Focusing too heavily in one of these areas can easily push you into unsustainable and even detrimental habits.

Andrea Phillips (Client Testimonial)
Eldridge Banks (Client Testimonial)
Ashley Delosh (Client Testimonial)
Sonya Jakawich (Client Testimonial)


Challenges and Pain Points

  • Restrictive Diets and Inappropriate Expectations: Striving for a leaner physique may lead some individuals to adopt restrictive diets. This restriction can trigger intense cravings and, in some cases, lead to binge eating episodes as a response to perceived or actual deprivation. Restriction leads to rebellion!

  • Inconsistency and Lack of Patience: Inconsistent adherence to nutrition and exercise plans can impede progress. Expecting rapid results may lead to frustration and abandonment of sustainable practices. This is why finding satisfaction and fulfillment in the process can support the end goal - which in many cases is forever moving. 

  • Perfectionism and Overemphasis on the Scale : Individuals with a strong desire for a perfect physique may set unrealistic standards. Falling short of these expectations and not allowing room for error can result in feelings of failure, potentially triggering habits like binge eating as a way to cope with disappointment. Relying solely on scale weight can be demotivating and doesn’t reflect overall body composition changes.

Know that if it’s working for you, your health, your mindset and your definition of success, you do you. No one deserves to tell you different…

keep in mind that sometimes the way we go about doing it with quick fixes or overly restrictive rules may bring additional long term challenges we may not be aware of.

  1. Keto Diet: Induces ketosis when done correctly, potentially aiding rapid weight loss and improved metabolic markers. Sustaining a very low-carbohydrate intake can lead to nutrient deficiencies, and the restrictive nature may make it socially isolating and challenging to maintain over the long term. The initial weight loss often includes water weight, and adherence may be difficult.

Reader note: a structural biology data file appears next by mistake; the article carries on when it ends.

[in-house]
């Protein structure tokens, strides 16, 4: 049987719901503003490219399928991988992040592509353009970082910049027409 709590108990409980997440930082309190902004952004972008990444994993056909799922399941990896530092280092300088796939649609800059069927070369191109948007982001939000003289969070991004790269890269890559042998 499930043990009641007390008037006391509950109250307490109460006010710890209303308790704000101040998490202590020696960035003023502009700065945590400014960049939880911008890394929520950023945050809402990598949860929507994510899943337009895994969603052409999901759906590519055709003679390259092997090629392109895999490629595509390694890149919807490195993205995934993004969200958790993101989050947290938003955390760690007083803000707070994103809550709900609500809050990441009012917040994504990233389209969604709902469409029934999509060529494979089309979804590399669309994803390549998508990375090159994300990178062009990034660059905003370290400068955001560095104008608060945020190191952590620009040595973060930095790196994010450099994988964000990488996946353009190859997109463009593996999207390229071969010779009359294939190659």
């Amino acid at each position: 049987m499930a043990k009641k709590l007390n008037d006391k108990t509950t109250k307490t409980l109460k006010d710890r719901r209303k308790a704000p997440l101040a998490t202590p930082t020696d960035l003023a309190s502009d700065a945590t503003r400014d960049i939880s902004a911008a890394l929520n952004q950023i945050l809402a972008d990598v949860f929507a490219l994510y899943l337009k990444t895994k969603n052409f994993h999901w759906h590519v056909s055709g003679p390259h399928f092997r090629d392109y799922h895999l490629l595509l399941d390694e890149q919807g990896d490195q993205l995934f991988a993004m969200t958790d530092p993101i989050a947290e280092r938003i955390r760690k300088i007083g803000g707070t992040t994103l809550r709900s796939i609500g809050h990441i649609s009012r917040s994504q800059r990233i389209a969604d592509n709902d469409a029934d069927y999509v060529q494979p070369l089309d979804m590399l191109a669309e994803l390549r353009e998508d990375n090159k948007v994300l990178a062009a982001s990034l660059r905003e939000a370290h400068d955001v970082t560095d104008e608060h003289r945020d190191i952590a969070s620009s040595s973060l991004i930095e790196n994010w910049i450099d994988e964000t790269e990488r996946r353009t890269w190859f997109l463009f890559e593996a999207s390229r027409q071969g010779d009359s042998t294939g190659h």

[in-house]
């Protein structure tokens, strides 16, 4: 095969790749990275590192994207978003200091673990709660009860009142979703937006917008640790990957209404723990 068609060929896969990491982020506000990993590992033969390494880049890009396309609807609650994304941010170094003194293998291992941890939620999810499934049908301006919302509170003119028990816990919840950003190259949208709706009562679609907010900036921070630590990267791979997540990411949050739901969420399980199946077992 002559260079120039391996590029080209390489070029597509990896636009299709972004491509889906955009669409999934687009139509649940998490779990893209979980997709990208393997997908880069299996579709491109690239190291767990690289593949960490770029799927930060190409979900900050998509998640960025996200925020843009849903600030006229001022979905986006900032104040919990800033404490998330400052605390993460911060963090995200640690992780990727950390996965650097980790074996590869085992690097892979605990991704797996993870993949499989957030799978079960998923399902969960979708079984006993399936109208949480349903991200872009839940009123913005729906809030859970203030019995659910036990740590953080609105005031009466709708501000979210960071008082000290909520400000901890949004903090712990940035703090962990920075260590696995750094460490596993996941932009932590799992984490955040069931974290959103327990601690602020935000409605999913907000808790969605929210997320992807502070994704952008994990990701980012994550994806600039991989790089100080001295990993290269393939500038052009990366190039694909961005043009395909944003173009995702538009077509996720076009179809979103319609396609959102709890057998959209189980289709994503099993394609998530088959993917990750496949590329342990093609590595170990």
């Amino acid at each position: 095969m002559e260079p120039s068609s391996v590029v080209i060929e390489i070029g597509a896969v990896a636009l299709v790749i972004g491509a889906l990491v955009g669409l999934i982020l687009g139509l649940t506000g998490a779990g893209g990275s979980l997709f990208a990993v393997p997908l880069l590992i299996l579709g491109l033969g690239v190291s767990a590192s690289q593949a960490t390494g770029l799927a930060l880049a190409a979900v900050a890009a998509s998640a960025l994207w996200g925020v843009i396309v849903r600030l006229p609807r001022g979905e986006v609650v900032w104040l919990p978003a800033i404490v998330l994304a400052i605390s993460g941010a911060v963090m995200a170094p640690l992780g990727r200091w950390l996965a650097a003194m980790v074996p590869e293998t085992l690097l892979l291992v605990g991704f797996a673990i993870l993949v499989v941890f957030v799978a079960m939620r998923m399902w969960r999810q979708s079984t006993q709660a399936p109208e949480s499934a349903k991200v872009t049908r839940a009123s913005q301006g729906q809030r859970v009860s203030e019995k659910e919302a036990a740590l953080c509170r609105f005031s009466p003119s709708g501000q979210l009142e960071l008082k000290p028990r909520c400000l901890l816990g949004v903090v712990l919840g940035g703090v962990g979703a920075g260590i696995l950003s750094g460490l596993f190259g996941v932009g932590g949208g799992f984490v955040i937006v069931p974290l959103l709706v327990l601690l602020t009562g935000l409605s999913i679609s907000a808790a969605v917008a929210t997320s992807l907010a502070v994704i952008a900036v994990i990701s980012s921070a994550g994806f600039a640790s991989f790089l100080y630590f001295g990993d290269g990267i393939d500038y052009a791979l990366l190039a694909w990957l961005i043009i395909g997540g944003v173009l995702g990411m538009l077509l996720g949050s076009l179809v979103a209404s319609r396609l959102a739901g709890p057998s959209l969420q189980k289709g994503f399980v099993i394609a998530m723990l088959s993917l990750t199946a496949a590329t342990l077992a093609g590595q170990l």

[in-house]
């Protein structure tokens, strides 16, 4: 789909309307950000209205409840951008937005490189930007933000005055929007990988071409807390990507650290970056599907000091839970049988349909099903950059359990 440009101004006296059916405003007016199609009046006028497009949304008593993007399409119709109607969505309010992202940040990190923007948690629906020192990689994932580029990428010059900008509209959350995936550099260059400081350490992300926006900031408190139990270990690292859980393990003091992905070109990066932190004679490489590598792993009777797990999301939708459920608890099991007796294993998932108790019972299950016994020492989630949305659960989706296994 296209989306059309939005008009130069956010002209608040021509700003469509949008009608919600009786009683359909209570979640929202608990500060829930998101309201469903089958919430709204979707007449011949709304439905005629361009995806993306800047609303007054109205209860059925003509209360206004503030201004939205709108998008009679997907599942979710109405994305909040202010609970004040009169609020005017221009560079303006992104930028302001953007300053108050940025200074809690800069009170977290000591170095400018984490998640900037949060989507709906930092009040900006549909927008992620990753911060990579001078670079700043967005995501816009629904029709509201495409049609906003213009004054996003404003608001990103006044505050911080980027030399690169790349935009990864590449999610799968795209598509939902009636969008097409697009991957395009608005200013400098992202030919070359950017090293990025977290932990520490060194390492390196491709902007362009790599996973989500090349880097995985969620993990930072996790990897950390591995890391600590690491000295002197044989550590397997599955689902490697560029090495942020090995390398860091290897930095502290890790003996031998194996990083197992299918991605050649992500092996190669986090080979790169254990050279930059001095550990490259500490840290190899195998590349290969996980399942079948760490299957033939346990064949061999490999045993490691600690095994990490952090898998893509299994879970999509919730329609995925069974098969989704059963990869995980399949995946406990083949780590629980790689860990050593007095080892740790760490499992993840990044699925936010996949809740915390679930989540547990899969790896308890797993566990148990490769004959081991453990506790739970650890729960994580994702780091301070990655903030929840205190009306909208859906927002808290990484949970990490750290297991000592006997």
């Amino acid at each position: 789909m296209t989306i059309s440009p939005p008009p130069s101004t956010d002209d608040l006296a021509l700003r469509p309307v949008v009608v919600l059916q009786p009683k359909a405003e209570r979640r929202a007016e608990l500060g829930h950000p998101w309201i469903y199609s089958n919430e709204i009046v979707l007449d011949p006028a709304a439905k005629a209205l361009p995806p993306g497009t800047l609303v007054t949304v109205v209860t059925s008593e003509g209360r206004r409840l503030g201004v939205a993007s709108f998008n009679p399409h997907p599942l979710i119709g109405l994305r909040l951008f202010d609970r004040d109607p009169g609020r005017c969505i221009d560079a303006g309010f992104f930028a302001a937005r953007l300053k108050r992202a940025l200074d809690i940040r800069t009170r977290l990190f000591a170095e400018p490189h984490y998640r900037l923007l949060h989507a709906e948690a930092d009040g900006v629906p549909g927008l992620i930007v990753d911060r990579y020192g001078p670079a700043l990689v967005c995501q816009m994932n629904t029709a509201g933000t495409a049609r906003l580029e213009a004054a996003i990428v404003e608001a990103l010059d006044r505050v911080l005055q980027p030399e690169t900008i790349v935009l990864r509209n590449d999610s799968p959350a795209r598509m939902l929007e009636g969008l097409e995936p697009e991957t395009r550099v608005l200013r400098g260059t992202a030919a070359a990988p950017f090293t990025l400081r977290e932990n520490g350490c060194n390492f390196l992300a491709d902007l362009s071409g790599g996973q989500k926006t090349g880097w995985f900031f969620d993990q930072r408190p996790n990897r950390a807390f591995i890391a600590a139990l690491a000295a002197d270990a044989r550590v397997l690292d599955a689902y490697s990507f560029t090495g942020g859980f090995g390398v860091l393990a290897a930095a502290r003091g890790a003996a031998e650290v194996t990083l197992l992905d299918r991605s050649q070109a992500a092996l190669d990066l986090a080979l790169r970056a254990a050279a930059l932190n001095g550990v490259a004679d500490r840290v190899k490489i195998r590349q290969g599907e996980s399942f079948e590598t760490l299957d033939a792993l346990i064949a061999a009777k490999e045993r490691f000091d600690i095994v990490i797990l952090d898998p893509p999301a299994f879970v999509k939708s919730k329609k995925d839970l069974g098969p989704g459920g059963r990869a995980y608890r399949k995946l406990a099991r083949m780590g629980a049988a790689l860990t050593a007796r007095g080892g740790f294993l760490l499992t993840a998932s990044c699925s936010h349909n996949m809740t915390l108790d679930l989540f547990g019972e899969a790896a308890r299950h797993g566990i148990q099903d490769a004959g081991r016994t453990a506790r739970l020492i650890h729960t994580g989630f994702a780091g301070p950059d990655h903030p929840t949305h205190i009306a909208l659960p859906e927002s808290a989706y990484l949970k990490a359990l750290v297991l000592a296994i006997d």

2. Paleo Diet: Promotes whole, less processed foods and eliminates many ultrapalitable products. Excludes entire food groups, like dairy and grains, which may lead to nutrient deficiencies. The historical accuracy of the “Paleo” premise is also debated, and the diet’s sustainability may be challenging for some individuals.

  3. Intermittent Fasting: Simplifies eating patterns, aiding in weight management.​ Can be difficult to adhere to, especially for those with a history of disordered eating. Overeating during non-fasting periods and potential nutrient deficiencies can occur without careful planning.

  4. Veganism: Ethical and environmentally conscious; emphasizes plant-based foods and fiber.​ Requires vigilant planning to ensure sufficient intake of nutrients like vitamin B12, iron, and omega-3 fatty acids. Social challenges may arise in non-vegan-friendly environments, and some individuals may find it difficult to meet protein needs.

  5. Carnivore Diet: Promotes protein intake, may lead to weight loss and improved metabolic markers. Excluding all plant-based foods raises concerns about fiber intake, essential vitamins, and minerals. Long-term adherence may lead to nutritional deficiencies, and the diet lacks scientific consensus and is often seen as extreme and potentially harmful.